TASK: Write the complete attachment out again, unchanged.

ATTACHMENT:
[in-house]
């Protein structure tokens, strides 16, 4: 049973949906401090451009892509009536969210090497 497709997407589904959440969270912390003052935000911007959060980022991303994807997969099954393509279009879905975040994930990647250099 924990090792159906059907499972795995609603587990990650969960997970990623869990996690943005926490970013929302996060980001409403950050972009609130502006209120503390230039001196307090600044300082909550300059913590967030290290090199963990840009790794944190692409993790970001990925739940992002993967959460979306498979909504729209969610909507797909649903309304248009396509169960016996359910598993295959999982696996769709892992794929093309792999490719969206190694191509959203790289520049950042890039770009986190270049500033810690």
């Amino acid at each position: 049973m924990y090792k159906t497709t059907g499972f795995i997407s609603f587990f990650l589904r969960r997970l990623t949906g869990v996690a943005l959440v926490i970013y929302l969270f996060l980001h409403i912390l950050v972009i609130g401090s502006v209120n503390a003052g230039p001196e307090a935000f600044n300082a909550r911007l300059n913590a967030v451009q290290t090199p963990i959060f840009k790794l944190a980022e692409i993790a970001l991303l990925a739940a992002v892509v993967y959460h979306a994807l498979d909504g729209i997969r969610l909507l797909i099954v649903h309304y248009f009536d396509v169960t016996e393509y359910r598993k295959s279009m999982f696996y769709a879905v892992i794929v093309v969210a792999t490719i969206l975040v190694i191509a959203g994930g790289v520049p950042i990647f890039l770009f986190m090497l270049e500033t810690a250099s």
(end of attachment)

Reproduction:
[in-house]
């Protein structure tokens, strides 16, 4: 049973949906401090451009892509009536969210090497 497709997407589904959440969270912390003052935000911007959060980022991303994807997969099954393509279009879905975040994930990647250099 924990090792159906059907499972795995609603587990990650969960997970990623869990996690943005926490970013929302996060980001409403950050972009609130502006209120503390230039001196307090600044300082909550300059913590967030290290090199963990840009790794944190692409993790970001990925739940992002993967959460979306498979909504729209969610909507797909649903309304248009396509169960016996359910598993295959999982696996769709892992794929093309792999490719969206190694191509959203790289520049950042890039770009986190270049500033810690």
């Amino acid at each position: 049973m924990y090792k159906t497709t059907g499972f795995i997407s609603f587990f990650l589904r969960r997970l990623t949906g869990v996690a943005l959440v926490i970013y929302l969270f996060l980001h409403i912390l950050v972009i609130g401090s502006v209120n503390a003052g230039p001196e307090a935000f600044n300082a909550r911007l300059n913590a967030v451009q290290t090199p963990i959060f840009k790794l944190a980022e692409i993790a970001l991303l990925a739940a992002v892509v993967y959460h979306a994807l498979d909504g729209i997969r969610l909507l797909i099954v649903h309304y248009f009536d396509v169960t016996e393509y359910r598993k295959s279009m999982f696996y769709a879905v892992i794929v093309v969210a792999t490719i969206l975040v190694i191509a959203g994930g790289v520049p950042i990647f890039l770009f986190m090497l270049e500033t810690a250099s």